ADVERTISEMENT
Part of complete coverage on
updated 1:50 PM EDT, Sun September 21, 2014
John Sutter boarded a leaky oyster boat in Connecticut with a captain who can't swim as he set off to get world leaders to act on climate change
updated 7:22 PM EDT, Fri September 19, 2014
Is ballet dying? CNN spoke with Isabella Boylston, a principal dancer at the American Ballet Theatre, about the future of the art form.
updated 5:47 PM EDT, Fri September 19, 2014
Sally Kohn says it's time we take climate change as seriously as we do warfare in the Middle East
updated 9:02 AM EDT, Fri September 19, 2014
Dean Obeidallah says an Oklahoma state representative's hateful remarks were rightfully condemned by religious leaders..
updated 3:22 PM EDT, Fri September 19, 2014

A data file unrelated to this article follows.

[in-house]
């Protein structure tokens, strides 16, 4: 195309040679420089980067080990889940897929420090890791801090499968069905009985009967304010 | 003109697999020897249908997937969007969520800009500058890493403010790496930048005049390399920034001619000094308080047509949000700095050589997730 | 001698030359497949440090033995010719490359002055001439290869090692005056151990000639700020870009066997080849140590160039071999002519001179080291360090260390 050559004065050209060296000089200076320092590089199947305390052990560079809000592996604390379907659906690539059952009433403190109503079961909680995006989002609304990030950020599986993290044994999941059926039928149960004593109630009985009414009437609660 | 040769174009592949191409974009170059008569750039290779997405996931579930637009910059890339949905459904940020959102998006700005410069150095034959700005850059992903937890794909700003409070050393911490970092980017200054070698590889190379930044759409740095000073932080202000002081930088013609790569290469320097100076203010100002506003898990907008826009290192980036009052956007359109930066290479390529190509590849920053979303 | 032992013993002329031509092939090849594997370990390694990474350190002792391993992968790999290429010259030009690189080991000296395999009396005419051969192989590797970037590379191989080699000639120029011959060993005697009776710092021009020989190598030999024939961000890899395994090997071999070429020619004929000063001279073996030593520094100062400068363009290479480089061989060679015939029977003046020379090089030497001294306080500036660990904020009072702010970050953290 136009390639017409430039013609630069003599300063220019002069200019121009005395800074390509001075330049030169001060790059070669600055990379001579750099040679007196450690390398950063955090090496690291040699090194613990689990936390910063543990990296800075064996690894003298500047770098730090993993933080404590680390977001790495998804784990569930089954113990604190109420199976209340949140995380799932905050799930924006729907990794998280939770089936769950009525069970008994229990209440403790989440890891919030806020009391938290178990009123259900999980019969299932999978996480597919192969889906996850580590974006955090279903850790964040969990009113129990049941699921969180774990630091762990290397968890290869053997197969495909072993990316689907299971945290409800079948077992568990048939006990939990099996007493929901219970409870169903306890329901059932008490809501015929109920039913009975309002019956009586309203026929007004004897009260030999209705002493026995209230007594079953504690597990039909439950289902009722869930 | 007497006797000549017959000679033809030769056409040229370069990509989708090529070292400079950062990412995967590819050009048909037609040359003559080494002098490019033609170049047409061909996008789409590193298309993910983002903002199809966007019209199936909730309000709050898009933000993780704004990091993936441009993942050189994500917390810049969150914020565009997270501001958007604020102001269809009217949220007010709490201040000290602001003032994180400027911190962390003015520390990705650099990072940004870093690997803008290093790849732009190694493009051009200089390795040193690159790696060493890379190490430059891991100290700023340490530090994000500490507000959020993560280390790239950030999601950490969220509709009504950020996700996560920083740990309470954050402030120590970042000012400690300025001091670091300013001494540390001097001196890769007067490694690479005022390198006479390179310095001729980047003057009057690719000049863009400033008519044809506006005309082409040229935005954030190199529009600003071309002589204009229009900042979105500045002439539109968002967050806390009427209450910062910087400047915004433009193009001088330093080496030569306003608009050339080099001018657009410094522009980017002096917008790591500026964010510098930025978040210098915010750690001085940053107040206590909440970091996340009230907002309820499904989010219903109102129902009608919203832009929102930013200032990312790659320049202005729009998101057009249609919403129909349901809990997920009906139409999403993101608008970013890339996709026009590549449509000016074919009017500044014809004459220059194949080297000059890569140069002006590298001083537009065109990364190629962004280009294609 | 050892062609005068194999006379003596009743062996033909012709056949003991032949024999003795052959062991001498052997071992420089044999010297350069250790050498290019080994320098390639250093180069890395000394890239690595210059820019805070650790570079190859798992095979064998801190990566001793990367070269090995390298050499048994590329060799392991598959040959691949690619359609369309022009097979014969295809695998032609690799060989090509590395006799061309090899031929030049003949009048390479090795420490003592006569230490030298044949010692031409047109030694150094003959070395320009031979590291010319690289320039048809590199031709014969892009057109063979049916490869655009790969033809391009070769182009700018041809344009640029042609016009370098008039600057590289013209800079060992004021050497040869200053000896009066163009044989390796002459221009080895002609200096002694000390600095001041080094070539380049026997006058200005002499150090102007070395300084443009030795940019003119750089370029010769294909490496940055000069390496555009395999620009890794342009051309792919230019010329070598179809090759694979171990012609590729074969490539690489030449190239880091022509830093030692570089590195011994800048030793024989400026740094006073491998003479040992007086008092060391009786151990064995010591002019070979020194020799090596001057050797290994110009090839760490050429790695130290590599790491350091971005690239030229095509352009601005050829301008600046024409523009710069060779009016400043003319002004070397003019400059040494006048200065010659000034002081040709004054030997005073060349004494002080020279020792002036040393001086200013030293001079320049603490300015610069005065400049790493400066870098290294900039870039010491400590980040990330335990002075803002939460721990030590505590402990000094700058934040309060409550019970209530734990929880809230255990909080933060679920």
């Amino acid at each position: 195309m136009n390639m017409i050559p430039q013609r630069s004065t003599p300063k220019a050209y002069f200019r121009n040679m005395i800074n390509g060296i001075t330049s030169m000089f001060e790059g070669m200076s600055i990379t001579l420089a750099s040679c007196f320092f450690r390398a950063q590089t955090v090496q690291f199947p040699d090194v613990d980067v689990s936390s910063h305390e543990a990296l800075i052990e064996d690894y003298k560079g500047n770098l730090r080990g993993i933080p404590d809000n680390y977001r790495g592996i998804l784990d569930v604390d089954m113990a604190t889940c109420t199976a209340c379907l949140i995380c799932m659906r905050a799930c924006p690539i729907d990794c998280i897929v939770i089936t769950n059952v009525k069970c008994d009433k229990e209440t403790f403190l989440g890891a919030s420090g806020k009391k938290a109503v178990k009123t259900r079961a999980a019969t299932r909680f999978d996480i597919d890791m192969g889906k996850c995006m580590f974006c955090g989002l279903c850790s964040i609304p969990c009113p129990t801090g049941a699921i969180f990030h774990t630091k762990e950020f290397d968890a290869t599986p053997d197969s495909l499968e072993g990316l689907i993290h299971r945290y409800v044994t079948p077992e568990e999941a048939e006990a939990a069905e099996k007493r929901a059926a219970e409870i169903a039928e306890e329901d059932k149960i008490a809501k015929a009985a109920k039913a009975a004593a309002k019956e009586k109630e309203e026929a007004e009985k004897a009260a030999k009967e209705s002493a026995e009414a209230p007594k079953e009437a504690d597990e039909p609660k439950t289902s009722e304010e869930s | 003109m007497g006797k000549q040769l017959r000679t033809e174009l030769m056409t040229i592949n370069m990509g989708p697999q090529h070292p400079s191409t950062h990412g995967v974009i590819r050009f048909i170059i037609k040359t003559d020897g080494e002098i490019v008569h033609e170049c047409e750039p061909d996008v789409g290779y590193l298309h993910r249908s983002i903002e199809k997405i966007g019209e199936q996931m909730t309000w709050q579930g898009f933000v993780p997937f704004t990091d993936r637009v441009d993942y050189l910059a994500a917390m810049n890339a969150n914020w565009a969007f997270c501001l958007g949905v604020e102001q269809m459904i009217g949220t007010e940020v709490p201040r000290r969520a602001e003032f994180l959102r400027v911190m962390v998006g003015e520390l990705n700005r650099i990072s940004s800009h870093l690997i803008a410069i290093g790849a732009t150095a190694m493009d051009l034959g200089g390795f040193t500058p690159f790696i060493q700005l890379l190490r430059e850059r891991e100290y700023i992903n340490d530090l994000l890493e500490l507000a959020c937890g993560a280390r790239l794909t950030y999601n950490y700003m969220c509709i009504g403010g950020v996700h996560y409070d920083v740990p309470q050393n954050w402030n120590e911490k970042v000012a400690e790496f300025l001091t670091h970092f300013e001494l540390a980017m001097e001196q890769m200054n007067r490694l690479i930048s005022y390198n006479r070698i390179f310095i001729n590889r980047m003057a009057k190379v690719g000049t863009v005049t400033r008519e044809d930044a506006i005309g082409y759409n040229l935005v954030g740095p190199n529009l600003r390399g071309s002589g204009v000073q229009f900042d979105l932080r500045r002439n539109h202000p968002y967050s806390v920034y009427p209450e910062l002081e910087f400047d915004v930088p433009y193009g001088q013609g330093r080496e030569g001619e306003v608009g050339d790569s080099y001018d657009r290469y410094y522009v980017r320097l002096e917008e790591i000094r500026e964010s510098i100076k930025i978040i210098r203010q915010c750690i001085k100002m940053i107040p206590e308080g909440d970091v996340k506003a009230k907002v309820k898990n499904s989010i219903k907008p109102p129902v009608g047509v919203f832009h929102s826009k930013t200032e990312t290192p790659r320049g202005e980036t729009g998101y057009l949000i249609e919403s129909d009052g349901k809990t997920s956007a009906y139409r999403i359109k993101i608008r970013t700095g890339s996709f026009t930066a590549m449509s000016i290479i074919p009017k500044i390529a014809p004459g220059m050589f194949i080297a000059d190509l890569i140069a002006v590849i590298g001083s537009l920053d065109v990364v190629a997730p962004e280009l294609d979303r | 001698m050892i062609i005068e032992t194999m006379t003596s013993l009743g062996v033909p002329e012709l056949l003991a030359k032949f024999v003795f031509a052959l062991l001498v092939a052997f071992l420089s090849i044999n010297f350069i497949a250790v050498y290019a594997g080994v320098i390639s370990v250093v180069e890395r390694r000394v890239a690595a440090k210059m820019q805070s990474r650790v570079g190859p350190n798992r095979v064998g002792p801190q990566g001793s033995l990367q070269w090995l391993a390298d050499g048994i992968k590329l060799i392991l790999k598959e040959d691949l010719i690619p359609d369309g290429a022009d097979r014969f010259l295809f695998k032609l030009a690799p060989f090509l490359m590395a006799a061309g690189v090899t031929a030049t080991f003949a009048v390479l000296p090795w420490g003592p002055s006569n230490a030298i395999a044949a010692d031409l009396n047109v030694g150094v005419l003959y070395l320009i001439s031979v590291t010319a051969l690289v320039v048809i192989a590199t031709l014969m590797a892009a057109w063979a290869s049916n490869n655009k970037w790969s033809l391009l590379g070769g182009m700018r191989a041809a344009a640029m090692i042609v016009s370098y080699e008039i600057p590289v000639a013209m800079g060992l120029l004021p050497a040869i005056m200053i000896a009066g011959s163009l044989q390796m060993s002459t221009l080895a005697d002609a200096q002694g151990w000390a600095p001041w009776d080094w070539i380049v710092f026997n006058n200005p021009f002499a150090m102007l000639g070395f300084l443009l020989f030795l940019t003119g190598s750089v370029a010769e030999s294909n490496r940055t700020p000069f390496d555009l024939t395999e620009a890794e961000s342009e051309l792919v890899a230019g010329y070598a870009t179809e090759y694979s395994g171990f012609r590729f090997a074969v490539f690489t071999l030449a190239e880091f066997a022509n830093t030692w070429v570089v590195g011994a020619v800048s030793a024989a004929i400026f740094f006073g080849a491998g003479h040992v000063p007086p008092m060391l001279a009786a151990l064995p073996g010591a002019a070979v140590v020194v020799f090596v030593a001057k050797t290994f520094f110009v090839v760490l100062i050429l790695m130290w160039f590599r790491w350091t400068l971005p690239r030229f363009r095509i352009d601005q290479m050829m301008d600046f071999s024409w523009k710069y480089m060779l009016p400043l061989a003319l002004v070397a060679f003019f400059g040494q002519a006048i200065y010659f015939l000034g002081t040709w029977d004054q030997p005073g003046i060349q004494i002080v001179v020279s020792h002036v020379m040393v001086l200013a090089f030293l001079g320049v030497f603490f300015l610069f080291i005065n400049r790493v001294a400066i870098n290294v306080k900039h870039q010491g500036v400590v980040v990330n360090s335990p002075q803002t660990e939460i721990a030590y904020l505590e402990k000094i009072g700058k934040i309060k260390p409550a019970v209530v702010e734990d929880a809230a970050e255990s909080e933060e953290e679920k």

No matter how much planning has gone into U.S. military plans to counter the Islamic State in Iraq and Syria, the Arab public isn't convinced that anything will change, says Geneive Abdo
updated 11:44 AM EDT, Fri September 19, 2014
President Obama's strategy for destroying ISIS seems to depend on a volley of air strikes. That won't be enough, says Haider Mullick.
updated 9:03 AM EDT, Fri September 19, 2014
Paul Begala says Hillary Clinton has plenty of good reasons not to jump into the 2016 race now
updated 11:01 AM EDT, Fri September 19, 2014
Scotland decided to trust its 16-year-olds to vote in the biggest question in its history. Americans, in contrast, don't even trust theirs to help pick the county sheriff. Who's right?
updated 9:57 PM EDT, Thu September 18, 2014
Ruben Navarrette says spanking is an acceptable form of disciplining a child, as long as you follow the rules.
updated 11:47 AM EDT, Fri September 19, 2014
Frida Ghitis says the foiled Australian plot shows ISIS is working diligently to taunt the U.S. and its allies.